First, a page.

IMF published its staff report in the context of the review under the flexible credit line (FCL) arrangement with Mexico. The report highlights that the financial sector remains sound, with the banking sector being well-capitalized and highly profitable. The 2016 Financial Sector Assessment Program (FSAP) and the 2018 Article IV consultation did not highlight significant solvency risks or recapitalization needs.
The assessment reveals that, as of July 2018, the tier 1 capital ratio of the banking sector stood at 14.0% while the non-performing loan (NPL) ratio remained at a near record low of 2.1%. However, the provisioning of NPLs is high at 150.7%. Commercial bank credit to the non-financial corporate sector strengthened by 9.4% (y-o-y) in real terms in September, despite higher borrowing costs, while consumer credit growth slowed down to 1.5%. Additionally, capital in the insurance sector exceeds the minimum requirements while all insurance companies comfortably satisfy the new capital requirements under the Solvency II regime, which was adopted in April 2015. Real estate investment trusts have grown since 2011, but remain small and are financed mostly by equity, with new statutory limits on their leverage.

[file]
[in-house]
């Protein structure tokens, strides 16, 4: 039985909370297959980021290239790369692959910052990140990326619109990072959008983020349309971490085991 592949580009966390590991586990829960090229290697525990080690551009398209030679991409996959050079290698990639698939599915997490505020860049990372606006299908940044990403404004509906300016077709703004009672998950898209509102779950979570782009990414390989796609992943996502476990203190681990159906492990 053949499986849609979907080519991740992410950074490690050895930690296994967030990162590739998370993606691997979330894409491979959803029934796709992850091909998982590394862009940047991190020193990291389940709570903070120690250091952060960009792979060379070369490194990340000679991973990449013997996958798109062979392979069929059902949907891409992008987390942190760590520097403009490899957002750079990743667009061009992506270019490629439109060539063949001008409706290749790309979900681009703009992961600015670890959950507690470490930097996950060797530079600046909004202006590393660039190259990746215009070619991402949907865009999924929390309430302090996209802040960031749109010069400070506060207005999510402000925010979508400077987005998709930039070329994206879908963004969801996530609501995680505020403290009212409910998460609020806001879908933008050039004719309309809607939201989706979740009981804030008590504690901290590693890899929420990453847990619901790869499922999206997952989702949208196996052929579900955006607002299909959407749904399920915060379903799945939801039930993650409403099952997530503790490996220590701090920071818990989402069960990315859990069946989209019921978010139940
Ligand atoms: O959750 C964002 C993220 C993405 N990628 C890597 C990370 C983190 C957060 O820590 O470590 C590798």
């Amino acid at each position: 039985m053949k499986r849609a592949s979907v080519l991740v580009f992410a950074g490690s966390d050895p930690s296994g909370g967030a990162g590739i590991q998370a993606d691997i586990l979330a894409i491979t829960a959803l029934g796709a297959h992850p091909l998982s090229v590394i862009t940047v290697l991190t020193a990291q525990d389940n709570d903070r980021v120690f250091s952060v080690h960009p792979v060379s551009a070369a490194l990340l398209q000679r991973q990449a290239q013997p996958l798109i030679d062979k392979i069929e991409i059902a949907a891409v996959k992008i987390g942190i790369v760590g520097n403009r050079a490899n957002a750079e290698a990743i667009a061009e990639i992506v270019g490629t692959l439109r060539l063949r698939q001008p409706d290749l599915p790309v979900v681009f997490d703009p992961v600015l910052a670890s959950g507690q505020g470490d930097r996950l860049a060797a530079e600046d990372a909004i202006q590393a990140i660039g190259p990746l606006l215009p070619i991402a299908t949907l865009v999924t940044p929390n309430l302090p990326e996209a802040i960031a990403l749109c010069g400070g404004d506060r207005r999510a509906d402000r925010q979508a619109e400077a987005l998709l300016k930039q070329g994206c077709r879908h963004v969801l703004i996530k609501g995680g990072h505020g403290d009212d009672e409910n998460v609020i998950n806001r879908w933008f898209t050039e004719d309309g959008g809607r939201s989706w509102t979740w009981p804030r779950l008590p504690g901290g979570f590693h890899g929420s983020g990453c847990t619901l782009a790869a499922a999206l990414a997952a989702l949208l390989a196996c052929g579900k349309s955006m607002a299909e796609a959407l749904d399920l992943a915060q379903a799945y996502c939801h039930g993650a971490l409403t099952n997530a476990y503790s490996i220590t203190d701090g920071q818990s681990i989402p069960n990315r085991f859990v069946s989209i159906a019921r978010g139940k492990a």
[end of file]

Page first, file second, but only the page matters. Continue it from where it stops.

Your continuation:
The 2012 FSAP had concluded that banking supervision in Mexico was effective while the 2016 FSAP had highlighted the improvements in supervision since 2012. Mexico adopted the Basel III capital rules in 2013, and BCBS assessed it as compliant in 2015. The minimum liquidity coverage ratio (LCR) requirements have been in place since January 2015. The regulation of financial groups was enhanced in January 2014, through the implementation of supervision at the group level. The current administration closely monitors the operations of foreign bank subsidiaries—about 70% of banking system assets—to ensure compliance with regulatory norms. The 2016 FSAP had found that significant progress has been achieved in strengthening financial sector prudential oversight since 2012 and recommended several areas for further progress, especially to strengthen the governance of the supervisory agencies. The 2018 Article IV consultation with Mexico did not raise substantial concerns regarding the supervisory framework.
Related Link: Staff Report
Keywords: Americas, Mexico, Banking, Insurance, NPL, Solvency II, Basel III, LCR, FSAP, Article IV, IMF
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